The basic editing for each of the six videos took about five to eight hours approximately. Then there’d be hours of fine tuning work, making sure audio and visual transitions are smooth, and sometimes making more major changes if I didn’t like something.
I mostly avoided having any voices from the music be in the video, though there are a few places where a hint of a voice can be heard, because it trailed into the beginning of the segment of music I wanted to use. This only happens two or three times throughout the whole series.
Also, there are a few notable exceptions to the rule, which I chose to do. When Gandalf is fighting the Balrog, I had to use the music of Siegfried fighting the dragon, and it includes the dragon yelling during the fight. In my video it appears as though the Balrog is the one yelling. Also, in the first part of The Return of the King, we hear the eight voice chorus of the Valkyries at one point when Faramir and his troops are running from Osgiliath. And finally, when Frodo and Gollum are fighting over the ring, and falling over the edge of the cliff into the cracks of doom, Hagen's voice is heard shouting "Keep away from the Ring!" (in German). I didn't really have a choice here, because I needed to use all the music before and after it, and I allowed it to stay because it does really fit in the context.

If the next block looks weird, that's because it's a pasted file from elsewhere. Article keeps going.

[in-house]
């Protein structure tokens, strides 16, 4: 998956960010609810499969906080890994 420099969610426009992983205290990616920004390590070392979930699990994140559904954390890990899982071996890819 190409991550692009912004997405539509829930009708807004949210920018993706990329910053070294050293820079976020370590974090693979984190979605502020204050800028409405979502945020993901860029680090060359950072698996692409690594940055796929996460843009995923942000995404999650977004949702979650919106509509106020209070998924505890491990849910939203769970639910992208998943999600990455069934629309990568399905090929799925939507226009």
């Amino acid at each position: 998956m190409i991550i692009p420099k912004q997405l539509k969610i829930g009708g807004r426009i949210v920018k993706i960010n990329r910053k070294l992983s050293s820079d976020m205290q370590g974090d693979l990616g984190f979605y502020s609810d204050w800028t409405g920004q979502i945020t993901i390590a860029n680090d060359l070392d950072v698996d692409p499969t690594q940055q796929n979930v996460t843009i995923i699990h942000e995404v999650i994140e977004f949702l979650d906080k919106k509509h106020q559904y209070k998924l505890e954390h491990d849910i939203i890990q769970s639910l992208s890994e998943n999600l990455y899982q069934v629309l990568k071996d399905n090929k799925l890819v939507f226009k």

And at the very end, after the ring is destroyed and the Hobbits are back in the shire, I use the beautiful song from the end of Siegfried, “Ewig war ich, ewig bin ich,” and we hear a voice really sing for the first time.
I thought this would be a really fun project to do, because the music of Wagner’s Ring Cycle is in a way the “original” score to the Lord of the Rings. Tolkien’s story is quite similar to Wagner’s, and as can be seen in the videos, the music summons up the same mood as the images. I was honestly surprised that no one else had done this yet.
Anyways, here again are the links to the six parts! Total running time is about 1 hour 38 minutes, making it by far the longest fan music video ever made.

Tuesday, September 20, 2011

There are no individuals; only different elements of the whole.

The vast majority of people I have ever spoken to can all name someone on this planet that they don’t like. Someone who they think is perpetuating or encouraging a lack of morality usually. They look at this person and say “You’re a bad person. You’re doing bad things. If you didn’t exist other people would be better off.”
But if that person didn’t exist, someone else would be in their place saying the exact same things they are. In other words, the “individual” is completely irrelevant. They are merely, coincidentally, the instrument through which that particular expression is currently being expressed.